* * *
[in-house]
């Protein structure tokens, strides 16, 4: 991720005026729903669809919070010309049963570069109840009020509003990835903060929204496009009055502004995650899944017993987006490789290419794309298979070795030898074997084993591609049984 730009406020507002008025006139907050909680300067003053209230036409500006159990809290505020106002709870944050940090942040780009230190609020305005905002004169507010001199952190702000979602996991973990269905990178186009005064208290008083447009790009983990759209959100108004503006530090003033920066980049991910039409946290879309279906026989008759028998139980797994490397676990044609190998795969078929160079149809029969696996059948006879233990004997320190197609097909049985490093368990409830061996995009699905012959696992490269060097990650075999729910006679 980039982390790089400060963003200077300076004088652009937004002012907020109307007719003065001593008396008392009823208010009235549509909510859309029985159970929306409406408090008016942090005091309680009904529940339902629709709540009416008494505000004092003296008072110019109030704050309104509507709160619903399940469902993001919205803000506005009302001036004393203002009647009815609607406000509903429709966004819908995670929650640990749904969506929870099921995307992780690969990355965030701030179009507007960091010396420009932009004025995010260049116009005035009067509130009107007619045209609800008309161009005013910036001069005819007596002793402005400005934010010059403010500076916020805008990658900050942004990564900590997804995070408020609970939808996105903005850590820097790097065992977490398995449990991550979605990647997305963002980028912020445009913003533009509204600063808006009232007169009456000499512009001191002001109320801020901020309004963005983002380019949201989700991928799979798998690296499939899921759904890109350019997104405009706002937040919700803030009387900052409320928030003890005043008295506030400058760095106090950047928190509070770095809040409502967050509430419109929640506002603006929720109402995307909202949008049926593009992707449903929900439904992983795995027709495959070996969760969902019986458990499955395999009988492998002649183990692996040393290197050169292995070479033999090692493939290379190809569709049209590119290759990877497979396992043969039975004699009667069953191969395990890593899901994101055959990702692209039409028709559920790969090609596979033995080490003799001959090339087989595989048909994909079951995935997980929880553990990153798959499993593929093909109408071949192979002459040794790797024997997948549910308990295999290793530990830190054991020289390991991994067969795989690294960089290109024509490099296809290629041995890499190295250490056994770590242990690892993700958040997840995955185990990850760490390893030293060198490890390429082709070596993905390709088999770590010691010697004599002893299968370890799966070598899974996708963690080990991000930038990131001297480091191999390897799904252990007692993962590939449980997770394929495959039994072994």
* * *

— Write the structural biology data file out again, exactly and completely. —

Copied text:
[in-house]
């Protein structure tokens, strides 16, 4: 991720005026729903669809919070010309049963570069109840009020509003990835903060929204496009009055502004995650899944017993987006490789290419794309298979070795030898074997084993591609049984 730009406020507002008025006139907050909680300067003053209230036409500006159990809290505020106002709870944050940090942040780009230190609020305005905002004169507010001199952190702000979602996991973990269905990178186009005064208290008083447009790009983990759209959100108004503006530090003033920066980049991910039409946290879309279906026989008759028998139980797994490397676990044609190998795969078929160079149809029969696996059948006879233990004997320190197609097909049985490093368990409830061996995009699905012959696992490269060097990650075999729910006679 980039982390790089400060963003200077300076004088652009937004002012907020109307007719003065001593008396008392009823208010009235549509909510859309029985159970929306409406408090008016942090005091309680009904529940339902629709709540009416008494505000004092003296008072110019109030704050309104509507709160619903399940469902993001919205803000506005009302001036004393203002009647009815609607406000509903429709966004819908995670929650640990749904969506929870099921995307992780690969990355965030701030179009507007960091010396420009932009004025995010260049116009005035009067509130009107007619045209609800008309161009005013910036001069005819007596002793402005400005934010010059403010500076916020805008990658900050942004990564900590997804995070408020609970939808996105903005850590820097790097065992977490398995449990991550979605990647997305963002980028912020445009913003533009509204600063808006009232007169009456000499512009001191002001109320801020901020309004963005983002380019949201989700991928799979798998690296499939899921759904890109350019997104405009706002937040919700803030009387900052409320928030003890005043008295506030400058760095106090950047928190509070770095809040409502967050509430419109929640506002603006929720109402995307909202949008049926593009992707449903929900439904992983795995027709495959070996969760969902019986458990499955395999009988492998002649183990692996040393290197050169292995070479033999090692493939290379190809569709049209590119290759990877497979396992043969039975004699009667069953191969395990890593899901994101055959990702692209039409028709559920790969090609596979033995080490003799001959090339087989595989048909994909079951995935997980929880553990990153798959499993593929093909109408071949192979002459040794790797024997997948549910308990295999290793530990830190054991020289390991991994067969795989690294960089290109024509490099296809290629041995890499190295250490056994770590242990690892993700958040997840995955185990990850760490390893030293060198490890390429082709070596993905390709088999770590010691010697004599002893299968370890799966070598899974996708963690080990991000930038990131001297480091191999390897799904252990007692993962590939449980997770394929495959039994072994």